The site TrustedHouseSitters.com matches travelers with people who need their pets and homes watched. Save on a hotel room and make a furry friend.

9. Take a Daycation
"Intraday stays” allow the use of a room and amenities — pool, restaurant, spa, sports center — for eight hours or so. Discounts can be 75 percent less than an overnight stay. See HotelsByDay.comand Between9and5.com.

10. Discount Train Tickets
Amtrak cuts 10 percent off most fares for riders age 62-plus. Via Rail Canada offers 10 percent off adult fares for travelers over 60.

11. Free Walking Tours
Visit GlobalGreeterNetwork.info to find out about taking tours with local guides. There's also NewEuropeTours.eu, which offers no-cost city walking tours with locals in Europe and Israel. In the U.S., call the chamber of commerce in your destination.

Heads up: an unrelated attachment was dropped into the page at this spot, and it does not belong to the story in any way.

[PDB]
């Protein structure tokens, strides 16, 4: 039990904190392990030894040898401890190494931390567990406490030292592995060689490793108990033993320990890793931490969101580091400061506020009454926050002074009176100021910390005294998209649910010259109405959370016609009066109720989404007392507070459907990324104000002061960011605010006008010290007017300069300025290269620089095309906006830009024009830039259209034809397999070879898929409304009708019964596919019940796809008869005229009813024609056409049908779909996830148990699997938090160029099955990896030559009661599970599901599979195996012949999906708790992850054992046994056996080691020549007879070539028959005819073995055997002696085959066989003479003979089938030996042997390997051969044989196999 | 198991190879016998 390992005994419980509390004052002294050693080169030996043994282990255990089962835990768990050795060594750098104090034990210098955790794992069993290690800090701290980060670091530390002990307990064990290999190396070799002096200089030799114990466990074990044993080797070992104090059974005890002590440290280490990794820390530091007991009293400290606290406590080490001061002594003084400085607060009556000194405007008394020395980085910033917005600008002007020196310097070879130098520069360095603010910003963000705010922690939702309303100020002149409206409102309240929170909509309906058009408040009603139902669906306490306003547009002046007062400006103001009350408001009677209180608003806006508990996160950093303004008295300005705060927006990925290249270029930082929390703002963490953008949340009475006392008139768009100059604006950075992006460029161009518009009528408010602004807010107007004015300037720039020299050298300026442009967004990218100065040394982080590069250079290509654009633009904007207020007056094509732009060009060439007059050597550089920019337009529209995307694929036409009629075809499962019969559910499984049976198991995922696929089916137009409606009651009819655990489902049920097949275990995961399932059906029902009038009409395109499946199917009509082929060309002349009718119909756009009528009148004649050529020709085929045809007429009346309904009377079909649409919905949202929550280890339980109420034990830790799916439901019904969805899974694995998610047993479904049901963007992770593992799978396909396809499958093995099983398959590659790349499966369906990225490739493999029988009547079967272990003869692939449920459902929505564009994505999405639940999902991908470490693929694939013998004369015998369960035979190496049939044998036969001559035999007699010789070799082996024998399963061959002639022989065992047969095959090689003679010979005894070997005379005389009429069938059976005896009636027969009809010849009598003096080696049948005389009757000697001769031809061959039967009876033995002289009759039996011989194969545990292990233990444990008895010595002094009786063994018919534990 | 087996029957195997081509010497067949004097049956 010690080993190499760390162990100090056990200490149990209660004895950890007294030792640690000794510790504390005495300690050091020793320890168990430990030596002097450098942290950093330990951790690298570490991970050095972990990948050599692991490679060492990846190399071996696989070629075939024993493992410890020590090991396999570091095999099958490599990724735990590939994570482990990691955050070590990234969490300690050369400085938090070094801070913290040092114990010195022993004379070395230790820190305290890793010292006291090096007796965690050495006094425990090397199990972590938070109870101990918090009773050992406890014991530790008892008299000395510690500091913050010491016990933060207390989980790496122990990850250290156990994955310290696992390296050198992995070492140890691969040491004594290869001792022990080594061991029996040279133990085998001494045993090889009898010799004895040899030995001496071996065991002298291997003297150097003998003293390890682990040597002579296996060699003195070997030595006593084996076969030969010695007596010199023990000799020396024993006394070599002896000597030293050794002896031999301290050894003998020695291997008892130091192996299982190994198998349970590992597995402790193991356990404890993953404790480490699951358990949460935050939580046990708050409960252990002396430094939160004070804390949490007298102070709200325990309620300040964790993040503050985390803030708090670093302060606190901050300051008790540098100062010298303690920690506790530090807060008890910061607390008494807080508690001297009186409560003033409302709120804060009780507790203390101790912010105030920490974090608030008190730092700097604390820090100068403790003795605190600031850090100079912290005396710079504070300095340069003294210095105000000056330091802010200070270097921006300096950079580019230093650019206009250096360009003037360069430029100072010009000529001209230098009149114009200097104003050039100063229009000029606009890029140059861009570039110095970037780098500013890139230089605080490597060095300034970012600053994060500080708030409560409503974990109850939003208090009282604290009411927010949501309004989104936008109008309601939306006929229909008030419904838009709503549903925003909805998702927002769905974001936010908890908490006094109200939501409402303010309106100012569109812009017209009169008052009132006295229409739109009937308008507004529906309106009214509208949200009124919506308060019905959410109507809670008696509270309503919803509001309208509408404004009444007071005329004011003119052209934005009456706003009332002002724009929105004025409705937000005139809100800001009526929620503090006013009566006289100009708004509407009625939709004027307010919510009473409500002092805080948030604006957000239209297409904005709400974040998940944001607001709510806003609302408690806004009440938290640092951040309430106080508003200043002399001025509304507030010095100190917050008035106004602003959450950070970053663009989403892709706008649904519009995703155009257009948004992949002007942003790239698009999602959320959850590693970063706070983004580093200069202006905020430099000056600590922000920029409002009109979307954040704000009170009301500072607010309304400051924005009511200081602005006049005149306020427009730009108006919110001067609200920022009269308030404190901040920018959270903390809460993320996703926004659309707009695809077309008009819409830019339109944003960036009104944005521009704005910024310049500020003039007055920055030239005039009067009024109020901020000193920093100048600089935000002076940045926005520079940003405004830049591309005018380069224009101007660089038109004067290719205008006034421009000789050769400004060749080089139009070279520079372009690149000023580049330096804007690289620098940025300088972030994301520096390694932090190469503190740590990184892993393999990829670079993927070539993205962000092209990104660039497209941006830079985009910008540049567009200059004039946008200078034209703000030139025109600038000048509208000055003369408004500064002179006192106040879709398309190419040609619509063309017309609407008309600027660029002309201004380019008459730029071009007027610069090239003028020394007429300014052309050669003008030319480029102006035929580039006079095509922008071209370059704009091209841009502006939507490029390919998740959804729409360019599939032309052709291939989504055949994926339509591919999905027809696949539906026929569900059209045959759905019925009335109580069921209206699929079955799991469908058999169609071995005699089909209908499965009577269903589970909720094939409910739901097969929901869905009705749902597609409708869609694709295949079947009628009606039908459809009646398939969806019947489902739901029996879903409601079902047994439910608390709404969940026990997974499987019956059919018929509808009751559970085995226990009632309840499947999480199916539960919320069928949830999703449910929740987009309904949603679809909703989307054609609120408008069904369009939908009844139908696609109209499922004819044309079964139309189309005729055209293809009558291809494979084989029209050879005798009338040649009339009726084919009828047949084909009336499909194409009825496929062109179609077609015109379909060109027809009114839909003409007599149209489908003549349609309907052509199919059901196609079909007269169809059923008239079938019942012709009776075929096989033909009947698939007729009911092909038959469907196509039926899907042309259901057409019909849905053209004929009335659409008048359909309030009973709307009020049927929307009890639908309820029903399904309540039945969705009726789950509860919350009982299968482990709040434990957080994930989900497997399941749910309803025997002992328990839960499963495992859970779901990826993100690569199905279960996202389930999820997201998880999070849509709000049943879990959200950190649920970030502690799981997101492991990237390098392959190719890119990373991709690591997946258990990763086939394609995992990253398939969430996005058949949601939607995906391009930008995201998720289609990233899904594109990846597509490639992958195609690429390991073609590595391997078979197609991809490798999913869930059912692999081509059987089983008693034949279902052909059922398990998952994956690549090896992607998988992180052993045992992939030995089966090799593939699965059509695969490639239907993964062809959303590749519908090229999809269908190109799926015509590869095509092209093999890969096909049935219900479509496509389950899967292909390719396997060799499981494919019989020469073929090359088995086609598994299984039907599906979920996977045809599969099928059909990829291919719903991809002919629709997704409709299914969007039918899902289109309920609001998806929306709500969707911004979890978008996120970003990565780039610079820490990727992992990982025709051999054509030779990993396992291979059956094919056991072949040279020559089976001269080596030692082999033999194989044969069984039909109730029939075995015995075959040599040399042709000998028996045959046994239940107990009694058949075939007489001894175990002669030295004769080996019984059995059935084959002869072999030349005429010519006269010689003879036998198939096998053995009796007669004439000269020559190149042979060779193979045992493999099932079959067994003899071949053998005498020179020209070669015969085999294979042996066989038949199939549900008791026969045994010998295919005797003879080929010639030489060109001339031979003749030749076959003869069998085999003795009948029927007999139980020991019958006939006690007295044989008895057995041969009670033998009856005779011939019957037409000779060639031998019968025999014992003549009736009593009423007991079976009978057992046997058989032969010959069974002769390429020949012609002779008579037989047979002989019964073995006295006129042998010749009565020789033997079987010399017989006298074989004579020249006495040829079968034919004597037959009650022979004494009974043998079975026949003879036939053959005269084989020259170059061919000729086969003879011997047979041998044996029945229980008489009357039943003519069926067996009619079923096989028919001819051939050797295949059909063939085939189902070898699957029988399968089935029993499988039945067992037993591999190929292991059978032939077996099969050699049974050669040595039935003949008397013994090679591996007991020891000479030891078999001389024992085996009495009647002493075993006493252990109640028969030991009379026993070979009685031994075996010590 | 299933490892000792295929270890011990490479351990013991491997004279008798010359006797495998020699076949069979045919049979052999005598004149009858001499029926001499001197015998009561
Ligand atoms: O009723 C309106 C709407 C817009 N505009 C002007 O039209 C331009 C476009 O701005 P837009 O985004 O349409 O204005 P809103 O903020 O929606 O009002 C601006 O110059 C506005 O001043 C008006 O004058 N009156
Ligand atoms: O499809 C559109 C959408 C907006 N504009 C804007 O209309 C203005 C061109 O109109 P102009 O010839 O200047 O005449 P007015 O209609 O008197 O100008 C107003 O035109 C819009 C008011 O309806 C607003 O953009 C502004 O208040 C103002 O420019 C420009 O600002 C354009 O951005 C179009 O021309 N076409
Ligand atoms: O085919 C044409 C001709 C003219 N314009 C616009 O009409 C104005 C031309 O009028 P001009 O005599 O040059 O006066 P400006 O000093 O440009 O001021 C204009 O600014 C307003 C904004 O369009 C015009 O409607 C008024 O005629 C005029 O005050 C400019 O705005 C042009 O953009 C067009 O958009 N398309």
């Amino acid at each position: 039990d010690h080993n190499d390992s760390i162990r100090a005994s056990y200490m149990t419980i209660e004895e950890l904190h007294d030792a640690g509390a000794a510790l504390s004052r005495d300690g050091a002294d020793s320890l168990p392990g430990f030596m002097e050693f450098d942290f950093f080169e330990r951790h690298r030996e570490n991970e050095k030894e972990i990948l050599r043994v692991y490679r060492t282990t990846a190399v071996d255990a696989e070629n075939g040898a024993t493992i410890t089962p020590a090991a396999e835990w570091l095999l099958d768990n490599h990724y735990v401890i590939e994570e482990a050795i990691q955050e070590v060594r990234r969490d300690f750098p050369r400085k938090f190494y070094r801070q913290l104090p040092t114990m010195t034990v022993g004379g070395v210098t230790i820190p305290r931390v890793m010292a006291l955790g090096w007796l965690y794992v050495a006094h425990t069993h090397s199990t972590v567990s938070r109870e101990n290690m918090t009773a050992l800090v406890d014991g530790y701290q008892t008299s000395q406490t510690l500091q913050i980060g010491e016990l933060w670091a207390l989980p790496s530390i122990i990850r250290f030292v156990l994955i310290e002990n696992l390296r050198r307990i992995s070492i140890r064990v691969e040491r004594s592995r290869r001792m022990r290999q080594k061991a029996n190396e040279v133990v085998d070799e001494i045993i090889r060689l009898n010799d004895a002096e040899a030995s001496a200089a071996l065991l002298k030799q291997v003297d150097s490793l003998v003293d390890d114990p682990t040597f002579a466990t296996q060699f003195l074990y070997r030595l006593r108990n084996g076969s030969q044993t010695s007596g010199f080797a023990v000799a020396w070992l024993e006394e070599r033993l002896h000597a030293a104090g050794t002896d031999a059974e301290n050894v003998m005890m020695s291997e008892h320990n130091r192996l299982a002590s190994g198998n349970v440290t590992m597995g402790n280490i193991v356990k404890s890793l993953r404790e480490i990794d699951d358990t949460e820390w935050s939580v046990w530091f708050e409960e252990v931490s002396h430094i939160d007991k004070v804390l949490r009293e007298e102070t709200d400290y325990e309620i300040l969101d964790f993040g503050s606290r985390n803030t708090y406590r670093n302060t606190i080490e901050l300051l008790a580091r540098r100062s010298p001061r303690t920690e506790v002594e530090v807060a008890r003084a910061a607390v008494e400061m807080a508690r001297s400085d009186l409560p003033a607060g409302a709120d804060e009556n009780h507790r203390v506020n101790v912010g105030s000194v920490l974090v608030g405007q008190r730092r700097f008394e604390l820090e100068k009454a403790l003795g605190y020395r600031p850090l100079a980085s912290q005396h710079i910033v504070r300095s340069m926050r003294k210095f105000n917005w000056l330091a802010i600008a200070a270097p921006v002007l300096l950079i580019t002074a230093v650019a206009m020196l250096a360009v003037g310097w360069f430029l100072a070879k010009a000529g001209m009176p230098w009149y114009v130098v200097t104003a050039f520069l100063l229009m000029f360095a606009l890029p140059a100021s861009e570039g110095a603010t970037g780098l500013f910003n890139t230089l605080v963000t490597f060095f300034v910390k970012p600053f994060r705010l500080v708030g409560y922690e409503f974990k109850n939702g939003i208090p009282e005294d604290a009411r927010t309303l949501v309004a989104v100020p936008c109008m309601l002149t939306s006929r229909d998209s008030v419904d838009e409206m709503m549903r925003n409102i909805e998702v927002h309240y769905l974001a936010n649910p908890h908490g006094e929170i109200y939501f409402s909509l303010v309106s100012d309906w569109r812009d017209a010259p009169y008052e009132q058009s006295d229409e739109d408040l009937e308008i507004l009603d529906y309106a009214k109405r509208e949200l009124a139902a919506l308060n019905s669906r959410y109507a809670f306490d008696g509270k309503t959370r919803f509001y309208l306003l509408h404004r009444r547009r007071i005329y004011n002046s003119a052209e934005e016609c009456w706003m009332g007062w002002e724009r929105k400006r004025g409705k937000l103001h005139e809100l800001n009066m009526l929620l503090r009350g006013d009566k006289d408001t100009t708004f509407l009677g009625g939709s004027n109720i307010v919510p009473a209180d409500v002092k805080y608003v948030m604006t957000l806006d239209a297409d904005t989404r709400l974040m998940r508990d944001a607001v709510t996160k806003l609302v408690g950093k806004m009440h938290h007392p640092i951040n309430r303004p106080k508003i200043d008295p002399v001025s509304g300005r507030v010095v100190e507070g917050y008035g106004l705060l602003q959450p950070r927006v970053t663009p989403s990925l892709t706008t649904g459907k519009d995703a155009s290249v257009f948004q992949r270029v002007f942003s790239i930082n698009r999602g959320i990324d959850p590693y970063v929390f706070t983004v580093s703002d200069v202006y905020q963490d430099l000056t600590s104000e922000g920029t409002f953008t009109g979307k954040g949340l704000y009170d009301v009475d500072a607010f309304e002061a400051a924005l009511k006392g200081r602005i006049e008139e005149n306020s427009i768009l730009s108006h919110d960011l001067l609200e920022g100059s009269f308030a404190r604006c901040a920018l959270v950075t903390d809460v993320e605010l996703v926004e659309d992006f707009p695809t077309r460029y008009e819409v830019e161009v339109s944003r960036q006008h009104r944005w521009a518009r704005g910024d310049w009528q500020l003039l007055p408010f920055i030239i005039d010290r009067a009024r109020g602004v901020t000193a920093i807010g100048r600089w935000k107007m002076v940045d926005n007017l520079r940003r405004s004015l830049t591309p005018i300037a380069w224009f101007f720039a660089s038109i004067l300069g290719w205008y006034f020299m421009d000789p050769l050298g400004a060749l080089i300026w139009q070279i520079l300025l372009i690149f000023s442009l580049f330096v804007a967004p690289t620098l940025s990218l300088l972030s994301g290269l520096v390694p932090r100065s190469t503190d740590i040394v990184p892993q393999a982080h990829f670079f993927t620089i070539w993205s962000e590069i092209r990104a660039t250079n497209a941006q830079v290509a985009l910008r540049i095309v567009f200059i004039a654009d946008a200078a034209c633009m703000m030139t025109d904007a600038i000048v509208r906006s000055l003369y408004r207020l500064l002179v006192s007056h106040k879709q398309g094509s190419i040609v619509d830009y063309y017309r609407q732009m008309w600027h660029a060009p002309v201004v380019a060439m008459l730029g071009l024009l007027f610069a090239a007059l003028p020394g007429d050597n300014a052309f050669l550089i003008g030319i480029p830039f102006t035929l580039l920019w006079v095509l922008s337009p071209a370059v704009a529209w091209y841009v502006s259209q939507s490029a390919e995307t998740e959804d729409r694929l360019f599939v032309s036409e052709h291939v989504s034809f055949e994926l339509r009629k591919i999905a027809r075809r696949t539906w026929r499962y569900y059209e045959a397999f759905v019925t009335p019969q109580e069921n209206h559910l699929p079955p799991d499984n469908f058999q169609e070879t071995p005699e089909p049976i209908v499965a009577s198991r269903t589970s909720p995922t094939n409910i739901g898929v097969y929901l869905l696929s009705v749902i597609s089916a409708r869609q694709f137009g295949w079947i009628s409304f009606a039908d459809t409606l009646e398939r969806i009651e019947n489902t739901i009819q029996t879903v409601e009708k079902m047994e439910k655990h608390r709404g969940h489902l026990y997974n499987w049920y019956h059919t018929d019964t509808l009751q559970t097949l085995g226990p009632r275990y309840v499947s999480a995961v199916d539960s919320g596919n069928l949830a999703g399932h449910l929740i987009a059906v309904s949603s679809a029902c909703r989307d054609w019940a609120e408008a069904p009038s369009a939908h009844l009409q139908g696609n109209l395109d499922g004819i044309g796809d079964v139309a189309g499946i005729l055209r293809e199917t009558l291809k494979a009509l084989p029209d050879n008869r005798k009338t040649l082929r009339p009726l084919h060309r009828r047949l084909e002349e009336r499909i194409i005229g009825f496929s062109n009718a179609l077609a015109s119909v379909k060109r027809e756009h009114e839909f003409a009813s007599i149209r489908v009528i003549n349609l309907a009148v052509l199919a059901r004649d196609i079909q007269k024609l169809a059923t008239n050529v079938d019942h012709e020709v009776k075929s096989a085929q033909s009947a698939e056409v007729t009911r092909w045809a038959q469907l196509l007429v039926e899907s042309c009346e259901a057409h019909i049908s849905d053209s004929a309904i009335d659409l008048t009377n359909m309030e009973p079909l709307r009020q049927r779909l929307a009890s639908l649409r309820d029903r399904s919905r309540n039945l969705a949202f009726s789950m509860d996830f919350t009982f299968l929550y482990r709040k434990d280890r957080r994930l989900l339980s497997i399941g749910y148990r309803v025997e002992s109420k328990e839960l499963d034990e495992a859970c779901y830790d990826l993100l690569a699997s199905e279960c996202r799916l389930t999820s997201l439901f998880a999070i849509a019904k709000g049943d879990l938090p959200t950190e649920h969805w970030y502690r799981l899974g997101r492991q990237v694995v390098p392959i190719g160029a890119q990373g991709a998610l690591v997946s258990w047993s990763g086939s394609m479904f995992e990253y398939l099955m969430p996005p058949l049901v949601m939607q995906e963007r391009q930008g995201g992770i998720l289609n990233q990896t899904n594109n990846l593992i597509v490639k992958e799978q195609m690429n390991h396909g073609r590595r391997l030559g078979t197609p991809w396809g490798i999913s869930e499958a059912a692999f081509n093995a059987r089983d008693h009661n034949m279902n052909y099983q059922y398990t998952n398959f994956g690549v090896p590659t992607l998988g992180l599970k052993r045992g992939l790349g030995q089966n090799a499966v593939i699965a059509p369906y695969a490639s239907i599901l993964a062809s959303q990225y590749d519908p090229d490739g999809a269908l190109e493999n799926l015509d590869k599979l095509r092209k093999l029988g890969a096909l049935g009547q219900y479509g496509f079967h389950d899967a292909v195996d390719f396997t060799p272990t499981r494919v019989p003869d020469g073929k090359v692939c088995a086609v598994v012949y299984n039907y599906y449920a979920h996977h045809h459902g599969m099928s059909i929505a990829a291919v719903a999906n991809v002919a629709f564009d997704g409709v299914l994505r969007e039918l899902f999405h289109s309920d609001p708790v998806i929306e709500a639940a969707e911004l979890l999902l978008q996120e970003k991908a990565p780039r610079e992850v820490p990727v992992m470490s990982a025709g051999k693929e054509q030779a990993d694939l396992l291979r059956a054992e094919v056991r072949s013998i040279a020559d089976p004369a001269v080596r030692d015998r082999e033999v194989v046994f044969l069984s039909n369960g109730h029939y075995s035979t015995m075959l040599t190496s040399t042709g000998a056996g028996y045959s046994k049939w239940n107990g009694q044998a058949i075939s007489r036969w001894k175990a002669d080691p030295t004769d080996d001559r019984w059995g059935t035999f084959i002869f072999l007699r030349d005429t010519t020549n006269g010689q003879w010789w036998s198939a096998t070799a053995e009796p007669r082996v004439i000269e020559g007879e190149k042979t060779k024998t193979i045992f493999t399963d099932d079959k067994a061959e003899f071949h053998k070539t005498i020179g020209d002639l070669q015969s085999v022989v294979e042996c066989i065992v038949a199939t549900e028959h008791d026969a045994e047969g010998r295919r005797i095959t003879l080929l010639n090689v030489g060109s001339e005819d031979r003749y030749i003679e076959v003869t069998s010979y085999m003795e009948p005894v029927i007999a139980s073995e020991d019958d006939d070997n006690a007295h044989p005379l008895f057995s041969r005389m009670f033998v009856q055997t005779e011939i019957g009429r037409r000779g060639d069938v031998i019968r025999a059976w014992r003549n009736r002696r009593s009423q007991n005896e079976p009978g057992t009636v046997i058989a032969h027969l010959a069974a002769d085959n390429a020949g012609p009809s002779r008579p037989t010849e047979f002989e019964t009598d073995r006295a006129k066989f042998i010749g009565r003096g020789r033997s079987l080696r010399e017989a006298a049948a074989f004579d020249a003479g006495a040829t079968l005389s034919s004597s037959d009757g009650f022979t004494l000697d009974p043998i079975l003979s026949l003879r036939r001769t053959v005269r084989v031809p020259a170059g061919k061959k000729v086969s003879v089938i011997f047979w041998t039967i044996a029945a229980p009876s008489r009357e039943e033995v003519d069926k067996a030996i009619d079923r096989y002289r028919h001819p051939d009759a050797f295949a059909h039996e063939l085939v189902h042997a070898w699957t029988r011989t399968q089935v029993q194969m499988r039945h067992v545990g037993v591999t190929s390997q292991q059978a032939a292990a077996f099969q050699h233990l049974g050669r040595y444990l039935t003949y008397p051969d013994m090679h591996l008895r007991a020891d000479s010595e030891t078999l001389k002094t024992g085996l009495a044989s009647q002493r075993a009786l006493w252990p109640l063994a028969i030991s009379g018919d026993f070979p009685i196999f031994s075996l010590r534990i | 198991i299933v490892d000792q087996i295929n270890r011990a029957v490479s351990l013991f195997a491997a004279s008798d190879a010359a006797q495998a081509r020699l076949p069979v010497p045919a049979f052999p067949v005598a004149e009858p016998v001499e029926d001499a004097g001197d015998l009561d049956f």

12. See Parks Free
The National Park Service has free admission dates each year. Check nps.gov and search “free entrance days.” At age 62, an America the Beautiful senior pass for $80 will get you and a carload of guests into any national park for the rest of your life.

13. Tour at a Discount 
First-class train tickets in Europe cost up to twice as much as those in second class, with a minimal difference in comfort.

14. "Restaurant Week Eats" 
These are held during a city's slack season for tourism. You'll eat at top restaurants for a fraction of the regular cost. Be sure to reserve early.

15. Use an ATM Overseas 
Currency exchange booths in foreign countries tend to charge much higher fees than you'd pay if you just used an ATM. Also, stick to the local currency. Your purchase will cost about 20 percent more if you use dollars.


16. Shop Late in the Month